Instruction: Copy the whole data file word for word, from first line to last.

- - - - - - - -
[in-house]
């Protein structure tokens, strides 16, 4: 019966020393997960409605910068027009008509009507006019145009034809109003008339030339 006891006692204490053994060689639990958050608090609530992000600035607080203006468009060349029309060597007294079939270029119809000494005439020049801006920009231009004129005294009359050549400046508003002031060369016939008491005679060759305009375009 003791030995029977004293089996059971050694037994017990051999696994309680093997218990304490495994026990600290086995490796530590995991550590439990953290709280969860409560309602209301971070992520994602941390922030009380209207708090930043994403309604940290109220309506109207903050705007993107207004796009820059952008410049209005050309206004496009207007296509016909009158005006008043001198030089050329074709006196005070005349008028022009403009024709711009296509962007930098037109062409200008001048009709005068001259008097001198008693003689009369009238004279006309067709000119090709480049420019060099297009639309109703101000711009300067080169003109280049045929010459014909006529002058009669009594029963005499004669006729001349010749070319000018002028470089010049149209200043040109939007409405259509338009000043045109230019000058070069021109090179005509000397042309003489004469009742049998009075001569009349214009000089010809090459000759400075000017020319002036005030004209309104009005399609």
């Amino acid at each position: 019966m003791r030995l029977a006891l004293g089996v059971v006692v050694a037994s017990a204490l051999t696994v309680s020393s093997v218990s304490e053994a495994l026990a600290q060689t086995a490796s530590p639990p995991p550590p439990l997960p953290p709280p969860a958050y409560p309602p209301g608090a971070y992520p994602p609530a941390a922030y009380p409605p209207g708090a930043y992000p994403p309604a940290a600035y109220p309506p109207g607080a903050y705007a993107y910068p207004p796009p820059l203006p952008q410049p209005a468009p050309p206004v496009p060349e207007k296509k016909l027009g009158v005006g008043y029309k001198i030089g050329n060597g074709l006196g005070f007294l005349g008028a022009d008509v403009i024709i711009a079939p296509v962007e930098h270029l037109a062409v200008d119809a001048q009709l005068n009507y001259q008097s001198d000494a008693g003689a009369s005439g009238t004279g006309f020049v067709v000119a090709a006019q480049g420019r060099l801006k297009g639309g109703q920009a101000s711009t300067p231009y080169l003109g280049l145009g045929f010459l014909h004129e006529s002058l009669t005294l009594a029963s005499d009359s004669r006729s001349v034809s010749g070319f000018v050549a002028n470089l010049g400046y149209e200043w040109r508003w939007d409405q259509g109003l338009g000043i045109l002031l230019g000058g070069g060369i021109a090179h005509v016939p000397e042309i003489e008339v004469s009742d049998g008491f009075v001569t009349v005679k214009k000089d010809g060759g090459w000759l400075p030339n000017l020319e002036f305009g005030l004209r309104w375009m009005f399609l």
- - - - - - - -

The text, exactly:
[in-house]
């Protein structure tokens, strides 16, 4: 019966020393997960409605910068027009008509009507006019145009034809109003008339030339 006891006692204490053994060689639990958050608090609530992000600035607080203006468009060349029309060597007294079939270029119809000494005439020049801006920009231009004129005294009359050549400046508003002031060369016939008491005679060759305009375009 003791030995029977004293089996059971050694037994017990051999696994309680093997218990304490495994026990600290086995490796530590995991550590439990953290709280969860409560309602209301971070992520994602941390922030009380209207708090930043994403309604940290109220309506109207903050705007993107207004796009820059952008410049209005050309206004496009207007296509016909009158005006008043001198030089050329074709006196005070005349008028022009403009024709711009296509962007930098037109062409200008001048009709005068001259008097001198008693003689009369009238004279006309067709000119090709480049420019060099297009639309109703101000711009300067080169003109280049045929010459014909006529002058009669009594029963005499004669006729001349010749070319000018002028470089010049149209200043040109939007409405259509338009000043045109230019000058070069021109090179005509000397042309003489004469009742049998009075001569009349214009000089010809090459000759400075000017020319002036005030004209309104009005399609």
């Amino acid at each position: 019966m003791r030995l029977a006891l004293g089996v059971v006692v050694a037994s017990a204490l051999t696994v309680s020393s093997v218990s304490e053994a495994l026990a600290q060689t086995a490796s530590p639990p995991p550590p439990l997960p953290p709280p969860a958050y409560p309602p209301g608090a971070y992520p994602p609530a941390a922030y009380p409605p209207g708090a930043y992000p994403p309604a940290a600035y109220p309506p109207g607080a903050y705007a993107y910068p207004p796009p820059l203006p952008q410049p209005a468009p050309p206004v496009p060349e207007k296509k016909l027009g009158v005006g008043y029309k001198i030089g050329n060597g074709l006196g005070f007294l005349g008028a022009d008509v403009i024709i711009a079939p296509v962007e930098h270029l037109a062409v200008d119809a001048q009709l005068n009507y001259q008097s001198d000494a008693g003689a009369s005439g009238t004279g006309f020049v067709v000119a090709a006019q480049g420019r060099l801006k297009g639309g109703q920009a101000s711009t300067p231009y080169l003109g280049l145009g045929f010459l014909h004129e006529s002058l009669t005294l009594a029963s005499d009359s004669r006729s001349v034809s010749g070319f000018v050549a002028n470089l010049g400046y149209e200043w040109r508003w939007d409405q259509g109003l338009g000043i045109l002031l230019g000058g070069g060369i021109a090179h005509v016939p000397e042309i003489e008339v004469s009742d049998g008491f009075v001569t009349v005679k214009k000089d010809g060759g090459w000759l400075p030339n000017l020319e002036f305009g005030l004209r309104w375009m009005f399609l």